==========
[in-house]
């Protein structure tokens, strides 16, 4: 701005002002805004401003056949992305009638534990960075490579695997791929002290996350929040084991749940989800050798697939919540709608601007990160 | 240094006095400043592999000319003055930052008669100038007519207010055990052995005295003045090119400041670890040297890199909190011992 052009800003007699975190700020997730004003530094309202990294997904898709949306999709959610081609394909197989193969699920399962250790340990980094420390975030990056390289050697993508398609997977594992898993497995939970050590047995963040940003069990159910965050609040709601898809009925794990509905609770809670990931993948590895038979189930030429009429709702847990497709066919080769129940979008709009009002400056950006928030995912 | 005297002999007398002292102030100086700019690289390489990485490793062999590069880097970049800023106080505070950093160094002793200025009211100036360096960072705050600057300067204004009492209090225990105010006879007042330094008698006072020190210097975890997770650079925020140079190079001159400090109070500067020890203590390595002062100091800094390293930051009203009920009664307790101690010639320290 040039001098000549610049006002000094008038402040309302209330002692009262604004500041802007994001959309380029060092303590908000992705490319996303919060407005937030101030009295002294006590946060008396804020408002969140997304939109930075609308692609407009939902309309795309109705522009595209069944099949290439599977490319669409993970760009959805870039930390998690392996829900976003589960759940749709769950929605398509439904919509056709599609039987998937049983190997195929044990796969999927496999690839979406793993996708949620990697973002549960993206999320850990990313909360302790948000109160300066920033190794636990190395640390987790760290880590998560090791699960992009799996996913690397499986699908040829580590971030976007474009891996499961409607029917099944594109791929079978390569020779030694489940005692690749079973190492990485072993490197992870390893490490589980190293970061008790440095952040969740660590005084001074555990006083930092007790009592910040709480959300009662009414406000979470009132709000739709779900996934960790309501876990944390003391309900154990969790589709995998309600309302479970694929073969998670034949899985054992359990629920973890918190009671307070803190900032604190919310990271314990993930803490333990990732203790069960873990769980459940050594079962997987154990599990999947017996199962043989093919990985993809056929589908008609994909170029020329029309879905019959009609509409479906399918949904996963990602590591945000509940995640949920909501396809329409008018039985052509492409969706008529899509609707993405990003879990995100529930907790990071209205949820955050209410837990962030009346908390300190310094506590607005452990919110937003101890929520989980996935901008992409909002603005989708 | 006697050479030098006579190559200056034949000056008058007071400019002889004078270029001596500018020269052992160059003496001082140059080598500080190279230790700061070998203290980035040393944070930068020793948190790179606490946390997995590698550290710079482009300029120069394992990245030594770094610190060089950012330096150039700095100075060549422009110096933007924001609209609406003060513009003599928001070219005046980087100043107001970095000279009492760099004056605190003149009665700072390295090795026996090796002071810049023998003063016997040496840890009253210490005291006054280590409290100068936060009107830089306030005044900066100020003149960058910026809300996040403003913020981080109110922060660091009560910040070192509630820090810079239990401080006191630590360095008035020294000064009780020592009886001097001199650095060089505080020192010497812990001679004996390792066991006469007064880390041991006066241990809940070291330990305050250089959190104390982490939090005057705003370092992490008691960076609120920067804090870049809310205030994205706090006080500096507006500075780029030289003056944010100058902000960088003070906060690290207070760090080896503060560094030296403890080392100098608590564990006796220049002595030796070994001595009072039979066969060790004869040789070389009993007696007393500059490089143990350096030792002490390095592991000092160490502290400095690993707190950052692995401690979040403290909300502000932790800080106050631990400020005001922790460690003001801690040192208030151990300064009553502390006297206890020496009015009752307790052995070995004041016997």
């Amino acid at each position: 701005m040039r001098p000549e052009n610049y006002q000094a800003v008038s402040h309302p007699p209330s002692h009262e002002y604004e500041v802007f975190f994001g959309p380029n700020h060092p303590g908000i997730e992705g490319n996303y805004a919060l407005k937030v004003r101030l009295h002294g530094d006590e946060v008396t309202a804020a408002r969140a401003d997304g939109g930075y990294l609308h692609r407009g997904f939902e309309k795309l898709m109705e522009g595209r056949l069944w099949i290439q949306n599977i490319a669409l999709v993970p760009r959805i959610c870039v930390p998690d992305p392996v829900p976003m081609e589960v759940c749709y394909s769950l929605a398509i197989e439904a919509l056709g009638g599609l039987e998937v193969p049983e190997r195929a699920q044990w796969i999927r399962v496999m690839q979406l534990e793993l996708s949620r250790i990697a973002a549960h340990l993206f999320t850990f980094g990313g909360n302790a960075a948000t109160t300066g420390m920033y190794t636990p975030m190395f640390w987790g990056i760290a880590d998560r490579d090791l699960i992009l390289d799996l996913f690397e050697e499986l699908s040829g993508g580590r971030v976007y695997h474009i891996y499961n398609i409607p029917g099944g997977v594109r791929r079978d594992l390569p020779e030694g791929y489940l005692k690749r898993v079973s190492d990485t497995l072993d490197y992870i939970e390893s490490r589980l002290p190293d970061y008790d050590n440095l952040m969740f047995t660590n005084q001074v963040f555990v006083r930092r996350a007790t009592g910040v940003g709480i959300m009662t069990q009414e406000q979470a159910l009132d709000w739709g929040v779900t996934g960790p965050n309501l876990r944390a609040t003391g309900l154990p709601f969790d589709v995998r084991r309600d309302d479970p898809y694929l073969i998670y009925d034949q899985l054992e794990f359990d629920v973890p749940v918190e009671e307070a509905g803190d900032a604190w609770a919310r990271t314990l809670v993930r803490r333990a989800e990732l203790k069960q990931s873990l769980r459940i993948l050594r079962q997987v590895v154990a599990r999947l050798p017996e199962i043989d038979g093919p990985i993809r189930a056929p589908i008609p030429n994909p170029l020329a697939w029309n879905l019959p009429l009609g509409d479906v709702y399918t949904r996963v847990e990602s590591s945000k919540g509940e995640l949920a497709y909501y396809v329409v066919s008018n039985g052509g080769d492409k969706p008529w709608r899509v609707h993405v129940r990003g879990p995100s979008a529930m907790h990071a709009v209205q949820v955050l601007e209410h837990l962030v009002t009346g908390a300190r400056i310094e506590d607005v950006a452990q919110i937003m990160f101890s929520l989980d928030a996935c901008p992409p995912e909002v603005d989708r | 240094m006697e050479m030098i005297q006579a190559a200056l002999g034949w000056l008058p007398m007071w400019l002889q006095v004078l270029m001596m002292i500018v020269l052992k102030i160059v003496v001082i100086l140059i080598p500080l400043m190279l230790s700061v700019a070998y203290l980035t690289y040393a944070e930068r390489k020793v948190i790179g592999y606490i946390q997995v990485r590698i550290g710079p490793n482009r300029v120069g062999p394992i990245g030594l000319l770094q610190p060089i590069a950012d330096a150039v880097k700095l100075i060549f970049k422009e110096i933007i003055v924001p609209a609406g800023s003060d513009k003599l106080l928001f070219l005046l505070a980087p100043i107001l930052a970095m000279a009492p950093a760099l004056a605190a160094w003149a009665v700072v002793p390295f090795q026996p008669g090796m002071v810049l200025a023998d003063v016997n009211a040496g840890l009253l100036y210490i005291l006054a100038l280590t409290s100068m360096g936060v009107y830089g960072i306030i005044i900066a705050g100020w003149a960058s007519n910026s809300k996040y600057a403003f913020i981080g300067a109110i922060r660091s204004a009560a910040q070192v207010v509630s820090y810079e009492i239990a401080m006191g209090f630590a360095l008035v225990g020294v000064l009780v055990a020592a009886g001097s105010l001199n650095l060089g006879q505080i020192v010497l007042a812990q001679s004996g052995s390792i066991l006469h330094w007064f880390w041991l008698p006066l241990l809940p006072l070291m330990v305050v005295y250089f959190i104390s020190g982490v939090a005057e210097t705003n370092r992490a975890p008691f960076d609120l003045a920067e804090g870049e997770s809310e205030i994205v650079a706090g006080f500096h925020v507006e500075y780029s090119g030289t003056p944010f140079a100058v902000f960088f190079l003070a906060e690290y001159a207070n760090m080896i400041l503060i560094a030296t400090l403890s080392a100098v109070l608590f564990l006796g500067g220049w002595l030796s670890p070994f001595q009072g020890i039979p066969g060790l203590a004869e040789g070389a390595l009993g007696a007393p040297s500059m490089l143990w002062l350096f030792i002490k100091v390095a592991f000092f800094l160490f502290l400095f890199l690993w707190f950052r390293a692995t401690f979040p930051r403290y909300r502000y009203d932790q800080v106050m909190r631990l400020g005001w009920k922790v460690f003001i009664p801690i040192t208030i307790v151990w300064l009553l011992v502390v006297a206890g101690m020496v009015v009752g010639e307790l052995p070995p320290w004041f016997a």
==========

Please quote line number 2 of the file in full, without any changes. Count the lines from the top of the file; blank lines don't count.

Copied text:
């Protein structure tokens, strides 16, 4: 701005002002805004401003056949992305009638534990960075490579695997791929002290996350929040084991749940989800050798697939919540709608601007990160 | 240094006095400043592999000319003055930052008669100038007519207010055990052995005295003045090119400041670890040297890199909190011992 052009800003007699975190700020997730004003530094309202990294997904898709949306999709959610081609394909197989193969699920399962250790340990980094420390975030990056390289050697993508398609997977594992898993497995939970050590047995963040940003069990159910965050609040709601898809009925794990509905609770809670990931993948590895038979189930030429009429709702847990497709066919080769129940979008709009009002400056950006928030995912 | 005297002999007398002292102030100086700019690289390489990485490793062999590069880097970049800023106080505070950093160094002793200025009211100036360096960072705050600057300067204004009492209090225990105010006879007042330094008698006072020190210097975890997770650079925020140079190079001159400090109070500067020890203590390595002062100091800094390293930051009203009920009664307790101690010639320290 040039001098000549610049006002000094008038402040309302209330002692009262604004500041802007994001959309380029060092303590908000992705490319996303919060407005937030101030009295002294006590946060008396804020408002969140997304939109930075609308692609407009939902309309795309109705522009595209069944099949290439599977490319669409993970760009959805870039930390998690392996829900976003589960759940749709769950929605398509439904919509056709599609039987998937049983190997195929044990796969999927496999690839979406793993996708949620990697973002549960993206999320850990990313909360302790948000109160300066920033190794636990190395640390987790760290880590998560090791699960992009799996996913690397499986699908040829580590971030976007474009891996499961409607029917099944594109791929079978390569020779030694489940005692690749079973190492990485072993490197992870390893490490589980190293970061008790440095952040969740660590005084001074555990006083930092007790009592910040709480959300009662009414406000979470009132709000739709779900996934960790309501876990944390003391309900154990969790589709995998309600309302479970694929073969998670034949899985054992359990629920973890918190009671307070803190900032604190919310990271314990993930803490333990990732203790069960873990769980459940050594079962997987154990599990999947017996199962043989093919990985993809056929589908008609994909170029020329029309879905019959009609509409479906399918949904996963990602590591945000509940995640949920909501396809329409008018039985052509492409969706008529899509609707993405990003879990995100529930907790990071209205949820955050209410837990962030009346908390300190310094506590607005452990919110937003101890929520989980996935901008992409909002603005989708 | 006697050479030098006579190559200056034949000056008058007071400019002889004078270029001596500018020269052992160059003496001082140059080598500080190279230790700061070998203290980035040393944070930068020793948190790179606490946390997995590698550290710079482009300029120069394992990245030594770094610190060089950012330096150039700095100075060549422009110096933007924001609209609406003060513009003599928001070219005046980087100043107001970095000279009492760099004056605190003149009665700072390295090795026996090796002071810049023998003063016997040496840890009253210490005291006054280590409290100068936060009107830089306030005044900066100020003149960058910026809300996040403003913020981080109110922060660091009560910040070192509630820090810079239990401080006191630590360095008035020294000064009780020592009886001097001199650095060089505080020192010497812990001679004996390792066991006469007064880390041991006066241990809940070291330990305050250089959190104390982490939090005057705003370092992490008691960076609120920067804090870049809310205030994205706090006080500096507006500075780029030289003056944010100058902000960088003070906060690290207070760090080896503060560094030296403890080392100098608590564990006796220049002595030796070994001595009072039979066969060790004869040789070389009993007696007393500059490089143990350096030792002490390095592991000092160490502290400095690993707190950052692995401690979040403290909300502000932790800080106050631990400020005001922790460690003001801690040192208030151990300064009553502390006297206890020496009015009752307790052995070995004041016997």